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Mitosis vs. Meiosis: Key Differences, Chart and Venn Diagram

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In order for organisms to grow, cells have two options: they must either replicate themselves to create more cells, or the cells themselves must expand in volume. In humans, tissues such as the skin and blood contain cells that are actively dividing, whilst other tissues such as fat contain cells that expand (good if you need energy for winter, bad if you are trying to fit into some expensive jeans). Other cells, such as neurons, will never divide again once they are terminally differentiated; they are post-mitotic

In the process of replicating themselves, cells have another choice: do they want to make an identical copy and be left with two cells? Or do they want to make four “half-copies”, in preparation for sexual reproduction, where their genetic content will be made whole again by the process of fertilization? This choice is the choice between mitosis and meiosis

Mitosis and meiosis

There are two types of cell division: mitosis and meiosis. Mitosis is the process by which body cells divide and create copies of themselves for growth and repair. In meiosis, the new cells have half the genetic material of the parent cell and is the process by which egg and sperm cells are formed.

Difference Between Mitosis and Meiosis

This article will explore the characteristics of both kinds of cell division, shining a light on how they are similar and in which aspects they are crucially distinct. We will also explore the research into these processes and how cell division might go awry to cause disease states such as cancer and Down’s Syndrome.


Mitosis vs. Meiosis: Overview and commonly asked questions



What is the purpose of this process?

In a unicellular organism, the purpose of mitosis is to proliferate as a species. In a multicellular organism, the purpose can be to grow during development, or to repair or regenerate 
a damaged tissue, for example.
To create gametes with only one copy of the organism’s genetic information, in preparation for sexual reproduction. Various steps in meiosis create opportunity for genetic diversity in the daughter cells. This is the raw substrate for evolution.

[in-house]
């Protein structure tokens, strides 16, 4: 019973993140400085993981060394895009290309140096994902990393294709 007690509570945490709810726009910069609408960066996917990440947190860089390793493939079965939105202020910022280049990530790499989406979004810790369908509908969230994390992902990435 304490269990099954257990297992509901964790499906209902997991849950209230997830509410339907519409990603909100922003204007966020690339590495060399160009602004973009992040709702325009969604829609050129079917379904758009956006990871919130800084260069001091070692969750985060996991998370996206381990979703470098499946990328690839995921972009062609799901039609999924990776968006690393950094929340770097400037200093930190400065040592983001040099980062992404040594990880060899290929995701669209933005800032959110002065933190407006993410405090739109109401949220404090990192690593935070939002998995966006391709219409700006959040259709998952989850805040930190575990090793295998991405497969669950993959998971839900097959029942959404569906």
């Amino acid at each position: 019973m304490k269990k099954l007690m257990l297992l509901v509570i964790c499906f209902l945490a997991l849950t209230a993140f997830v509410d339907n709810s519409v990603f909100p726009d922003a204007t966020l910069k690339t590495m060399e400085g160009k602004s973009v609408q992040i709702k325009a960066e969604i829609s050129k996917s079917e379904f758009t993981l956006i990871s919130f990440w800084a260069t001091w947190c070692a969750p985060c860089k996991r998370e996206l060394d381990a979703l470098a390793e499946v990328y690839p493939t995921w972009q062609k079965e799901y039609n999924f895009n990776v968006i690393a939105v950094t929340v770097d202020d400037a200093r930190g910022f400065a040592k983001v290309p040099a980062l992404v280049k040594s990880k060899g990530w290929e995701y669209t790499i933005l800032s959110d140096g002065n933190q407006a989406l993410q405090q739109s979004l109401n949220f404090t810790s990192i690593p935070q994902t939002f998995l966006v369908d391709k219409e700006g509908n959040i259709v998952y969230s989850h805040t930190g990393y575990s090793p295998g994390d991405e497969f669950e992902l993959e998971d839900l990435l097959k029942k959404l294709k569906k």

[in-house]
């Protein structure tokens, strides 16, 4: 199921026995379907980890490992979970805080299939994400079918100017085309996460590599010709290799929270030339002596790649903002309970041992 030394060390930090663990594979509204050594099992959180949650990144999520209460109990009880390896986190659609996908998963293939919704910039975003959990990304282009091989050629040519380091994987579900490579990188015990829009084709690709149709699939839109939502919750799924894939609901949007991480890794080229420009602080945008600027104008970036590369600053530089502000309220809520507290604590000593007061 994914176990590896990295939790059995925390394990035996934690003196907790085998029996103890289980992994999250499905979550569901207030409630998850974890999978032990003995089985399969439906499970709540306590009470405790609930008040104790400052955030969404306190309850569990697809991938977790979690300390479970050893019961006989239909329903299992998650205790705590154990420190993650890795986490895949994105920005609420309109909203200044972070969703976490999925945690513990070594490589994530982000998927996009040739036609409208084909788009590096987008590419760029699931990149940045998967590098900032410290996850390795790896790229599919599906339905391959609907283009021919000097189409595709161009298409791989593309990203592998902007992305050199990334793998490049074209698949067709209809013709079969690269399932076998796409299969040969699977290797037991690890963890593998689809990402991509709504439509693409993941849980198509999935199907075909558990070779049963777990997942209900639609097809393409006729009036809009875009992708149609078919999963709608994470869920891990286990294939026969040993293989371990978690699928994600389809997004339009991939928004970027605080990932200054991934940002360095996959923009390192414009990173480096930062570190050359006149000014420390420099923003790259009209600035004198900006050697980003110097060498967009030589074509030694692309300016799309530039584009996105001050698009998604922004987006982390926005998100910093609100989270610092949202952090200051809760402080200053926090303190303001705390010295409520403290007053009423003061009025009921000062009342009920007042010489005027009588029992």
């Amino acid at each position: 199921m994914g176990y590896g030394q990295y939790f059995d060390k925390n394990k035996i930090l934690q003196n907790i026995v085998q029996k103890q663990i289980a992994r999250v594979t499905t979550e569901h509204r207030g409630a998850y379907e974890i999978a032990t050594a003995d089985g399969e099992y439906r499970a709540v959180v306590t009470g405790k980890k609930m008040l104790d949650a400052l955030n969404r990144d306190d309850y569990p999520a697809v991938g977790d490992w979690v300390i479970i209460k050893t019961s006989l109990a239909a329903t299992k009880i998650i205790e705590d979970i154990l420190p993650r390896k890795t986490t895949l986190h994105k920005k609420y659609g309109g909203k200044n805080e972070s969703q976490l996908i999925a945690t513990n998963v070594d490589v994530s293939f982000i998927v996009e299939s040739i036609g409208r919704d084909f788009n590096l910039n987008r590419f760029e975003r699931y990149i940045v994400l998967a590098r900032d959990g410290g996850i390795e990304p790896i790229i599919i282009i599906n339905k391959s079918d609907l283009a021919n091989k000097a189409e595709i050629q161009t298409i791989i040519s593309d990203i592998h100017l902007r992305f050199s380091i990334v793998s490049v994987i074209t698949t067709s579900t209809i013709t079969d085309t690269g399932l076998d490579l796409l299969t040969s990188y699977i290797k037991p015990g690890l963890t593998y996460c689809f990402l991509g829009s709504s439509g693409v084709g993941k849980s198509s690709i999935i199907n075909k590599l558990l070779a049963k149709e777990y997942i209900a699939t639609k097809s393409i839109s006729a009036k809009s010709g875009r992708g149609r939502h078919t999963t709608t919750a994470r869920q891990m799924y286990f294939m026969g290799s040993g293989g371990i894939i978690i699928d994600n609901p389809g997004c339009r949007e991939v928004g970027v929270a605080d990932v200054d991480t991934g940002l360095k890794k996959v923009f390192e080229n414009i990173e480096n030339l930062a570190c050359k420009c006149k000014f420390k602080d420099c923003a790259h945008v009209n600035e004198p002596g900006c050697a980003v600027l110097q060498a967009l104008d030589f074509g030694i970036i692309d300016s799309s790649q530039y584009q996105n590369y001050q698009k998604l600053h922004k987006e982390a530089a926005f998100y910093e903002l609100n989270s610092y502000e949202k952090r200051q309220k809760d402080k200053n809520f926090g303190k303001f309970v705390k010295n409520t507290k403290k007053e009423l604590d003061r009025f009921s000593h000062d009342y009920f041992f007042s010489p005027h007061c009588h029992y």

What is the outcome of this process?

Two diploid cells with identical genetic information.
Four haploid cells with different genetic information.

Which organisms perform this process?

Mitosis is performed by unicellular and multicellular eukaryotes. Bacteria have their own version of mitosis called “binary fission”. This is distinct from meiosis as bacteria typically have one circular chromosome, which is not contained within a nucleus, like eukaryotic chromosomes.
Only organisms which perform sexual reproduction. Archaea and bacteria do not do this, so it might be tempting to think that unicellular organisms do not sexually reproduce. However, there are exceptions; budding yeast will form haploid spores under nutritional deprivation.        

How long does this process take?

Mitosis is usually shorter than meiosis. The process can take over 10 hours for mammalian cells in culture [2], budding yeast can take ~80 minutes to complete a cell cycle [3], whilst bacteria can divide every 20 minutes.
Meiosis has various timescales in different organisms, which can be affected by several factors including temperature and environment of the organism, and the amount of nuclear DNA. The process lasts 6 hours in yeast but can last more than 40 years in human females, due to a developmental hold at prophase I, until ovulation. Other examples are 1-2 days in male fruit flies and ~ 24 days in human males. [1]

What is an example of a disease caused by an error in this process?

Uncontrolled mitosis occurs in cancer, where either genes that stop cell division (tumor suppressors) are switched off, or genes that encourage cell division (oncogenes) are overactive.